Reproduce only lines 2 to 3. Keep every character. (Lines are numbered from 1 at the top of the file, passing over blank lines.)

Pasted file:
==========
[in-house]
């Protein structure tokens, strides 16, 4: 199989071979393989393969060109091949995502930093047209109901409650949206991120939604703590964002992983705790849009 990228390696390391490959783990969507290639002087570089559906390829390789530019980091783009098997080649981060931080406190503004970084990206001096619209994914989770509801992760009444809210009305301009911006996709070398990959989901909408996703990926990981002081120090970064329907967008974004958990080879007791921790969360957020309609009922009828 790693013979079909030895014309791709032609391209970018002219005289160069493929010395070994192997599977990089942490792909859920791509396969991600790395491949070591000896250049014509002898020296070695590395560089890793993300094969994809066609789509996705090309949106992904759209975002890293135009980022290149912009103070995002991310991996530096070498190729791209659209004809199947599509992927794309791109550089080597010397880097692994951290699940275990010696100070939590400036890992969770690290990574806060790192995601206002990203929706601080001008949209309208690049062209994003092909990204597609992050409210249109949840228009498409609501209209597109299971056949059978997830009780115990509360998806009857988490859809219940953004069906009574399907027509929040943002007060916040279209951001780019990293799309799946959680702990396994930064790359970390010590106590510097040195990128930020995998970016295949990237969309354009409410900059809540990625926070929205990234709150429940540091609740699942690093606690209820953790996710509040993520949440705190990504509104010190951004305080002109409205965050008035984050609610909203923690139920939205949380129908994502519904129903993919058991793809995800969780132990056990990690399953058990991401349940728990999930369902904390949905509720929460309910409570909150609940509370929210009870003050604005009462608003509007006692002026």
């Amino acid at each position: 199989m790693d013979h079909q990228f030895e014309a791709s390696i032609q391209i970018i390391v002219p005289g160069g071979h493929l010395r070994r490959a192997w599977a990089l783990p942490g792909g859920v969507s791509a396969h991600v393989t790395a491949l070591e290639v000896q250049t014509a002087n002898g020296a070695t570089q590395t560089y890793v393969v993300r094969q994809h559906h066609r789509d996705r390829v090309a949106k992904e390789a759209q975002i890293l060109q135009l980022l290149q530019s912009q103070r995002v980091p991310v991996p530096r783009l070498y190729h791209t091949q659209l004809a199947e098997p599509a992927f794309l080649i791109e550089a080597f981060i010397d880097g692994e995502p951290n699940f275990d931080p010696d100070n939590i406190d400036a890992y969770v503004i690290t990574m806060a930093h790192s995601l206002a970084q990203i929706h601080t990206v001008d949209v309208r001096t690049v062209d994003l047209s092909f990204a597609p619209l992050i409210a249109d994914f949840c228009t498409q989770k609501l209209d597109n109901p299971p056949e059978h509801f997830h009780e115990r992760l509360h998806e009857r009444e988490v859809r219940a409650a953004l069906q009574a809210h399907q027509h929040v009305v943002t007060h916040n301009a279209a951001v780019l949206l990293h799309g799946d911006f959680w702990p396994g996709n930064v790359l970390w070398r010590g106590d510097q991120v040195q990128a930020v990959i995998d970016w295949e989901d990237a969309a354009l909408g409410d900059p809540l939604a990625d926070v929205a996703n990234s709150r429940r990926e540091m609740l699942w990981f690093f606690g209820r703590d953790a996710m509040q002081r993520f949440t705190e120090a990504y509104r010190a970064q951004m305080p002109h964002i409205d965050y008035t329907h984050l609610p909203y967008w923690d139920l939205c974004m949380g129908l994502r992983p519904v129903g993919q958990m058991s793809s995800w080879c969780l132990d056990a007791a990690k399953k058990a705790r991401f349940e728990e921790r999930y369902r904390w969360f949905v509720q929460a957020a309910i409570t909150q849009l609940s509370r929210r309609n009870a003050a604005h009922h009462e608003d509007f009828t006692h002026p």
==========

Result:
């Protein structure tokens, strides 16, 4: 199989071979393989393969060109091949995502930093047209109901409650949206991120939604703590964002992983705790849009 990228390696390391490959783990969507290639002087570089559906390829390789530019980091783009098997080649981060931080406190503004970084990206001096619209994914989770509801992760009444809210009305301009911006996709070398990959989901909408996703990926990981002081120090970064329907967008974004958990080879007791921790969360957020309609009922009828 790693013979079909030895014309791709032609391209970018002219005289160069493929010395070994192997599977990089942490792909859920791509396969991600790395491949070591000896250049014509002898020296070695590395560089890793993300094969994809066609789509996705090309949106992904759209975002890293135009980022290149912009103070995002991310991996530096070498190729791209659209004809199947599509992927794309791109550089080597010397880097692994951290699940275990010696100070939590400036890992969770690290990574806060790192995601206002990203929706601080001008949209309208690049062209994003092909990204597609992050409210249109949840228009498409609501209209597109299971056949059978997830009780115990509360998806009857988490859809219940953004069906009574399907027509929040943002007060916040279209951001780019990293799309799946959680702990396994930064790359970390010590106590510097040195990128930020995998970016295949990237969309354009409410900059809540990625926070929205990234709150429940540091609740699942690093606690209820953790996710509040993520949440705190990504509104010190951004305080002109409205965050008035984050609610909203923690139920939205949380129908994502519904129903993919058991793809995800969780132990056990990690399953058990991401349940728990999930369902904390949905509720929460309910409570909150609940509370929210009870003050604005009462608003509007006692002026």
């Amino acid at each position: 199989m790693d013979h079909q990228f030895e014309a791709s390696i032609q391209i970018i390391v002219p005289g160069g071979h493929l010395r070994r490959a192997w599977a990089l783990p942490g792909g859920v969507s791509a396969h991600v393989t790395a491949l070591e290639v000896q250049t014509a002087n002898g020296a070695t570089q590395t560089y890793v393969v993300r094969q994809h559906h066609r789509d996705r390829v090309a949106k992904e390789a759209q975002i890293l060109q135009l980022l290149q530019s912009q103070r995002v980091p991310v991996p530096r783009l070498y190729h791209t091949q659209l004809a199947e098997p599509a992927f794309l080649i791109e550089a080597f981060i010397d880097g692994e995502p951290n699940f275990d931080p010696d100070n939590i406190d400036a890992y969770v503004i690290t990574m806060a930093h790192s995601l206002a970084q990203i929706h601080t990206v001008d949209v309208r001096t690049v062209d994003l047209s092909f990204a597609p619209l992050i409210a249109d994914f949840c228009t498409q989770k609501l209209d597109n109901p299971p056949e059978h509801f997830h009780e115990r992760l509360h998806e009857r009444e988490v859809r219940a409650a953004l069906q009574a809210h399907q027509h929040v009305v943002t007060h916040n301009a279209a951001v780019l949206l990293h799309g799946d911006f959680w702990p396994g996709n930064v790359l970390w070398r010590g106590d510097q991120v040195q990128a930020v990959i995998d970016w295949e989901d990237a969309a354009l909408g409410d900059p809540l939604a990625d926070v929205a996703n990234s709150r429940r990926e540091m609740l699942w990981f690093f606690g209820r703590d953790a996710m509040q002081r993520f949440t705190e120090a990504y509104r010190a970064q951004m305080p002109h964002i409205d965050y008035t329907h984050l609610p909203y967008w923690d139920l939205c974004m949380g129908l994502r992983p519904v129903g993919q958990m058991s793809s995800w080879c969780l132990d056990a007791a990690k399953k058990a705790r991401f349940e728990e921790r999930y369902r904390w969360f949905v509720q929460a957020a309910i409570t909150q849009l609940s509370r929210r309609n009870a003050a604005h009922h009462e608003d509007f009828t006692h002026p």